There's a war going on. A talent war. So many companies are trying to attract the best talent to support their organisation and yet so many are still focused on hiring techniques from 20 years ago. Yet so many businesses still focus too much attention on academic qualifications and hard skills. Being bright does not necessarily mean being smart.I've always followed the principle to hire for attitude and teach the skill later. In my opinion, finding people that are naturally curious and have a hunger to develop their skills is far more valuable than seeking out KPI focused talent that just want to achieve their bonus plan this year. I'm looking for innovators. Ideas people. Folks that buy into the vision and want to help it grow. This is where I believe cultures thrive. Employees clearly know and understand the values of the business but most importantly, understand how their role contributes to it. They're also given the freedom to explore, to learn, to improve.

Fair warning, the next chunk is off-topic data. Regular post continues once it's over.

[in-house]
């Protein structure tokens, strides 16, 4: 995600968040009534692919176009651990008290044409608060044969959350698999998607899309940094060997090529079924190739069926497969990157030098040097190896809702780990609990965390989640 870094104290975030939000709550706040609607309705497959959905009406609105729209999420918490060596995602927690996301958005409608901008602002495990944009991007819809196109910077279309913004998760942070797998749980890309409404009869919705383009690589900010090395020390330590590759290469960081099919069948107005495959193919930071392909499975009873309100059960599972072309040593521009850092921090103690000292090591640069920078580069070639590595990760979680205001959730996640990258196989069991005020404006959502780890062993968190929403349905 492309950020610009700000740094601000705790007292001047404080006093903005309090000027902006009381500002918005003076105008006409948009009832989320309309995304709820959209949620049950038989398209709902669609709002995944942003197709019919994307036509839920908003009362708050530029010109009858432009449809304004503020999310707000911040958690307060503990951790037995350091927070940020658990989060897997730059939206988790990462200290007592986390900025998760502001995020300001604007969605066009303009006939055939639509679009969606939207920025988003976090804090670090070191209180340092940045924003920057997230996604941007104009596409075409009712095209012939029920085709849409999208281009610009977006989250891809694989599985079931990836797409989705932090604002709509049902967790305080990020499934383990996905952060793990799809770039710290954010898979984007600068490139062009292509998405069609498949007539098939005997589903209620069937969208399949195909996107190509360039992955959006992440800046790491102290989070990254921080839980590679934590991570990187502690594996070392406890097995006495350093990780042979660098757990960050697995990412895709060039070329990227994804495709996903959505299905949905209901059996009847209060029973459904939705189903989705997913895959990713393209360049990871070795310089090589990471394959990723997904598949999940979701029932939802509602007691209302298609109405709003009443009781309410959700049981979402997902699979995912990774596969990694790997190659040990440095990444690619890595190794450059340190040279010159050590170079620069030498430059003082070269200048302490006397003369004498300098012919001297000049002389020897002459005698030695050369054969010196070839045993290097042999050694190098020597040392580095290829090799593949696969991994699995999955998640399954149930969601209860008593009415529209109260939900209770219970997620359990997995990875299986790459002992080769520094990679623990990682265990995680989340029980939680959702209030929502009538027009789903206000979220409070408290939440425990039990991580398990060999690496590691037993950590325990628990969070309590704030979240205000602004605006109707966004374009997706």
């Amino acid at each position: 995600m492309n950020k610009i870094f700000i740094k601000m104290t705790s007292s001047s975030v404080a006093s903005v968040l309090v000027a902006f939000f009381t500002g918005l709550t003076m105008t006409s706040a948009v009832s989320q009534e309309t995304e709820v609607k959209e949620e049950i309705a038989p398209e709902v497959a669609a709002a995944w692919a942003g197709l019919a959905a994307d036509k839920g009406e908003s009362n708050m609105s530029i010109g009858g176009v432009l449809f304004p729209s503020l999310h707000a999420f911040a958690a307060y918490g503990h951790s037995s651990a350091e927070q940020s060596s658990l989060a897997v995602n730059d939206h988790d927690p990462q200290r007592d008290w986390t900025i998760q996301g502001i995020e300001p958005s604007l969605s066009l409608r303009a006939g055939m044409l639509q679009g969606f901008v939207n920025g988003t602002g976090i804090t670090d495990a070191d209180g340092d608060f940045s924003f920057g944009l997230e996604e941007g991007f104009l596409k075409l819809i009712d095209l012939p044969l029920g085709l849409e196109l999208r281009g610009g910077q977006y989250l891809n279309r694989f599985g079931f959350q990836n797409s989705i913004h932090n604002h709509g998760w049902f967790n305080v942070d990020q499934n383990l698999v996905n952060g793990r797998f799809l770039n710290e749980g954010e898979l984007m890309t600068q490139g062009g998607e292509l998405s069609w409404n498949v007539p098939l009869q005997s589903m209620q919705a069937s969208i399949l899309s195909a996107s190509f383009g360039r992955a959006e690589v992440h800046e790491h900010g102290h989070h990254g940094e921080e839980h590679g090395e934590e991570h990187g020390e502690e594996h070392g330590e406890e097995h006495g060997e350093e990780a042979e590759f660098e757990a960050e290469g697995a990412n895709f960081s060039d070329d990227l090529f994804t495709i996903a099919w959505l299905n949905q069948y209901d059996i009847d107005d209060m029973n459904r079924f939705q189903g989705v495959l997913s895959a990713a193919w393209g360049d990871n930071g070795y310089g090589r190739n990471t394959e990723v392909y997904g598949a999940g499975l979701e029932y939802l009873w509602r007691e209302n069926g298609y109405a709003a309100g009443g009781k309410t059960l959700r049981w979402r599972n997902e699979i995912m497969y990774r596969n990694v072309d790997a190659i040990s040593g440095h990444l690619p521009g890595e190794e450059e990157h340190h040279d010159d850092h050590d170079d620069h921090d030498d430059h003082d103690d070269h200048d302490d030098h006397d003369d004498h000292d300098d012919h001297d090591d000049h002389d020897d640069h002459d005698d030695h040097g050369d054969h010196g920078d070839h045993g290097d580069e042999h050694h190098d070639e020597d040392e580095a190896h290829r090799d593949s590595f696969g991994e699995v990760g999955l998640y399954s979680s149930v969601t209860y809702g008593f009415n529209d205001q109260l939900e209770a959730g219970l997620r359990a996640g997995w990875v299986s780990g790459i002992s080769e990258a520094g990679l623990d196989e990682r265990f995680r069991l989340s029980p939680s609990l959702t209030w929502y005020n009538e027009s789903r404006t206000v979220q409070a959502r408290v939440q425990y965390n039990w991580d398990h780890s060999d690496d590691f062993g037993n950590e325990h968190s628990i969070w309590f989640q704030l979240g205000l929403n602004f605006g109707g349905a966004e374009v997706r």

Leaders need to recognise the impact of a learning culture on employee engagement and advocacy. It's the heart and soul of a business. Not a nice-to-have.
Eric Schmidt notes that a major pillar in Google’s recruitment strategy is to hire “learning animals,” while EY recruiters observe that “to be a standout, candidates need to demonstrate technical knowledge in their discipline, but also a passion for asking the kind of insightful questions that have the power to unlock deeper insights and innovation for our clients.”
Sadly, most organizations have yet to wake up to this reality, so they continue to pay too much attention to academic qualifications and hard skills, as if what entry-level employees had learned during university actually equipped them for today’s job market. Although learnability does boost academic performance, just because someone is job-ready when they obtain their educational credentials does not mean that they are also learning-ready.